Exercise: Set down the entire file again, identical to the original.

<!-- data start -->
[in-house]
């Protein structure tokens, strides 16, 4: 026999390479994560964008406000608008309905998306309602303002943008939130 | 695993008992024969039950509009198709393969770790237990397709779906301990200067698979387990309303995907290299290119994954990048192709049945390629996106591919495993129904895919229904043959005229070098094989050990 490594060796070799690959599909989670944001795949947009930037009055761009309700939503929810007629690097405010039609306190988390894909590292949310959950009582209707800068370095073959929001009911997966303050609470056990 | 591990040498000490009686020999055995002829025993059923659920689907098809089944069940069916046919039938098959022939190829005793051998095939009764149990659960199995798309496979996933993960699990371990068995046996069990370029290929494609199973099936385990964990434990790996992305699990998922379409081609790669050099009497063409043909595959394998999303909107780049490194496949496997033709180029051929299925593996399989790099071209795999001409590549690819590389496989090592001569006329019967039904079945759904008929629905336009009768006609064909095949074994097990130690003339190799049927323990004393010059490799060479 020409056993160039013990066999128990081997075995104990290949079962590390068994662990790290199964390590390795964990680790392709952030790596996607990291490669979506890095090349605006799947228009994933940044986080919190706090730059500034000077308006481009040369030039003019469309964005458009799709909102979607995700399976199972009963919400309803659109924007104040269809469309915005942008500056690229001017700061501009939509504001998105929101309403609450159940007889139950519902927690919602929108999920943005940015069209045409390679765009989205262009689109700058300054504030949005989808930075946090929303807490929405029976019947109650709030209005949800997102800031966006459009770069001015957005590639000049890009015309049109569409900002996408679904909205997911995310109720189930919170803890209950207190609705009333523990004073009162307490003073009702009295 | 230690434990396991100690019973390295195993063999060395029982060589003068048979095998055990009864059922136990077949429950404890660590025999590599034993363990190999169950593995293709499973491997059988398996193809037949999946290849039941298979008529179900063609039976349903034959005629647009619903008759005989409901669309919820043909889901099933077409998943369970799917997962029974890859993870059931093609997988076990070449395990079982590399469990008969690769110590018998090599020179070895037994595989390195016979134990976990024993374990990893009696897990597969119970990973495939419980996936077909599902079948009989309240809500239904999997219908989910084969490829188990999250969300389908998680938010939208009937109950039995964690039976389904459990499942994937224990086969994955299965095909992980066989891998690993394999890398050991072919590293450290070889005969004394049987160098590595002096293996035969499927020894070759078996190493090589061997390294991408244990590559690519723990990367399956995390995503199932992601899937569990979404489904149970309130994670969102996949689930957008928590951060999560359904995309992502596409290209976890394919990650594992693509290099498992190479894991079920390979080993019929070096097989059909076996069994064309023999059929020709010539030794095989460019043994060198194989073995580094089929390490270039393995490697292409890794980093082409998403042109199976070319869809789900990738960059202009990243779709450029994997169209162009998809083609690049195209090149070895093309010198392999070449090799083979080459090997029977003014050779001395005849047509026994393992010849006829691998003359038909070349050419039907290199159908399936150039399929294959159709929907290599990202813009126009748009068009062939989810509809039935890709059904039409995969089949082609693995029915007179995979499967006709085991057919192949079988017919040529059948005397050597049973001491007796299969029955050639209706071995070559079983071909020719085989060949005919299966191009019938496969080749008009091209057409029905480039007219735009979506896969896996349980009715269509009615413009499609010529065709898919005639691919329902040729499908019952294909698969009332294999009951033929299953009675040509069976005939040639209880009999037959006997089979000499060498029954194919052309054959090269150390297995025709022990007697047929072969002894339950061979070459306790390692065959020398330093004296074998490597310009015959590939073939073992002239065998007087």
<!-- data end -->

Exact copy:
[in-house]
């Protein structure tokens, strides 16, 4: 026999390479994560964008406000608008309905998306309602303002943008939130 | 695993008992024969039950509009198709393969770790237990397709779906301990200067698979387990309303995907290299290119994954990048192709049945390629996106591919495993129904895919229904043959005229070098094989050990 490594060796070799690959599909989670944001795949947009930037009055761009309700939503929810007629690097405010039609306190988390894909590292949310959950009582209707800068370095073959929001009911997966303050609470056990 | 591990040498000490009686020999055995002829025993059923659920689907098809089944069940069916046919039938098959022939190829005793051998095939009764149990659960199995798309496979996933993960699990371990068995046996069990370029290929494609199973099936385990964990434990790996992305699990998922379409081609790669050099009497063409043909595959394998999303909107780049490194496949496997033709180029051929299925593996399989790099071209795999001409590549690819590389496989090592001569006329019967039904079945759904008929629905336009009768006609064909095949074994097990130690003339190799049927323990004393010059490799060479 020409056993160039013990066999128990081997075995104990290949079962590390068994662990790290199964390590390795964990680790392709952030790596996607990291490669979506890095090349605006799947228009994933940044986080919190706090730059500034000077308006481009040369030039003019469309964005458009799709909102979607995700399976199972009963919400309803659109924007104040269809469309915005942008500056690229001017700061501009939509504001998105929101309403609450159940007889139950519902927690919602929108999920943005940015069209045409390679765009989205262009689109700058300054504030949005989808930075946090929303807490929405029976019947109650709030209005949800997102800031966006459009770069001015957005590639000049890009015309049109569409900002996408679904909205997911995310109720189930919170803890209950207190609705009333523990004073009162307490003073009702009295 | 230690434990396991100690019973390295195993063999060395029982060589003068048979095998055990009864059922136990077949429950404890660590025999590599034993363990190999169950593995293709499973491997059988398996193809037949999946290849039941298979008529179900063609039976349903034959005629647009619903008759005989409901669309919820043909889901099933077409998943369970799917997962029974890859993870059931093609997988076990070449395990079982590399469990008969690769110590018998090599020179070895037994595989390195016979134990976990024993374990990893009696897990597969119970990973495939419980996936077909599902079948009989309240809500239904999997219908989910084969490829188990999250969300389908998680938010939208009937109950039995964690039976389904459990499942994937224990086969994955299965095909992980066989891998690993394999890398050991072919590293450290070889005969004394049987160098590595002096293996035969499927020894070759078996190493090589061997390294991408244990590559690519723990990367399956995390995503199932992601899937569990979404489904149970309130994670969102996949689930957008928590951060999560359904995309992502596409290209976890394919990650594992693509290099498992190479894991079920390979080993019929070096097989059909076996069994064309023999059929020709010539030794095989460019043994060198194989073995580094089929390490270039393995490697292409890794980093082409998403042109199976070319869809789900990738960059202009990243779709450029994997169209162009998809083609690049195209090149070895093309010198392999070449090799083979080459090997029977003014050779001395005849047509026994393992010849006829691998003359038909070349050419039907290199159908399936150039399929294959159709929907290599990202813009126009748009068009062939989810509809039935890709059904039409995969089949082609693995029915007179995979499967006709085991057919192949079988017919040529059948005397050597049973001491007796299969029955050639209706071995070559079983071909020719085989060949005919299966191009019938496969080749008009091209057409029905480039007219735009979506896969896996349980009715269509009615413009499609010529065709898919005639691919329902040729499908019952294909698969009332294999009951033929299953009675040509069976005939040639209880009999037959006997089979000499060498029954194919052309054959090269150390297995025709022990007697047929072969002894339950061979070459306790390692065959020398330093004296074998490597310009015959590939073939073992002239065998007087």